Robert Perea, The Fernley Reporter
Fernley Mayor Roy Edgington took questions from a crowd of about 30 residents, ranging from the timing of the city’s recent water rate increases, to how the increased revenues will be spent, as part of his most recent Coffee With the Mayor discussion with residents last Saturday morning.
Edgington spoke of the city’s difficulties in dealing with lost property tax revenues and lack of Consolidated Tax revenues, and he said the city is working with the state legislature to try to find solutions to the city’s need for more money.
But most of the attention from the audience centered on the city’s water and sewer rate increases, which took effect this month.
Edgington said he understands the plight of resident who believe the water rates are too high, but said the city had to take the action in order to be able to continue to operate its water and sewer systems.
Edgington was asked where the money from the water rates goes, and he said it is used to operate, maintain and repair the city’s water system.
“It has to be solvent,” he said. “The last eight years we haven’t put any money away for capital projects. We’re trying to stay on top of it to start with so don’t we have to deal with things down the road.”
One resident accused city officials of waiting until after the November election before announcing the rate hikes.
Edgington and other city officials in attendance denied that resident’s accusations that residents were not notified about the water rate increases until eight days after the election.
City Manager Daphne Hooper said the city started having discussions a year before, and included a water and sewer rate study and a comprehensive study of its systems as one if its priorities in the previous year’s budget.
City Councilwoman Sue Seidl said the city held several workshops to discuss the water and sewer systems and rates before approving the rate increases.
The city held a 4-hour workshop on Oct. 13 to consider rate increases proposed by Hansford Economic Consulting, the company that produced the rate study, voting that night to direct consultant Catherine Hansford to come back with a different proposal that was more affordable for residents.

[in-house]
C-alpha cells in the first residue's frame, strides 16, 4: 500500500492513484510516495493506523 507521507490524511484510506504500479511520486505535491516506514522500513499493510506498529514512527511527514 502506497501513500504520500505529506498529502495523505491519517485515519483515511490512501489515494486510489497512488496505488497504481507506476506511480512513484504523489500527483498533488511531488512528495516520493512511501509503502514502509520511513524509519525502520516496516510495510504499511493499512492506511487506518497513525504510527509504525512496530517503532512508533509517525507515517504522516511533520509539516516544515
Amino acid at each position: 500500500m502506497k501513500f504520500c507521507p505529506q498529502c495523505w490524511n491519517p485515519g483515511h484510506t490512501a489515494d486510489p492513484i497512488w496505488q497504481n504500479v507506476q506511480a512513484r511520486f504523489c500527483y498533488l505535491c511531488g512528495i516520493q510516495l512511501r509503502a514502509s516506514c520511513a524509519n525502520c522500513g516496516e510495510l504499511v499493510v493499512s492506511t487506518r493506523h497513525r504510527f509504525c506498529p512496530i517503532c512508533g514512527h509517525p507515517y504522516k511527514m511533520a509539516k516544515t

The council then approved a modified rate increase proposal by Hansford at a special meeting on Nov. 14.
“The idea that it was some kind of conspiracy is flawed,” City Councilwoman Shari Whalen said. “I challenge you, if you have a better idea, then bring that solution to us and we will hear it.”
Edgington said city representatives, along with representatives of the Clark County School District, Washoe County School District, City of Sparks and Lyon County meet last week with the Assembly and Senate Finance Committees to discuss how they’ve been impacted by declining property tax revenues during the recession.
Edgington said the city lost about 30 percent of its property tax revenue during the recession, but because Nevada has a cap that allows individual property taxes to increase by no more than 3 percent a year, local governments do not make up the revenue they lose when property values decrease.
He said the city is working with its lobbyists to modify the requirements that would allow the city to get more Consolidated Tax revenue. The city gets about $150,000 per year, while other cities of similar size get several million.
One reason is because one of the state’s requirements for the distribution of C-Tax revenues is for cities to provide police services. Fernley’s law enforcement is provided by the Lyon County Sheriff’s Office.
“The Supreme Court made it quite clear that we have to have a police department, but we’re working to remove that,” Edgington said. “It’s not a dead issue for us. Still pursuing it with our lobbyists.”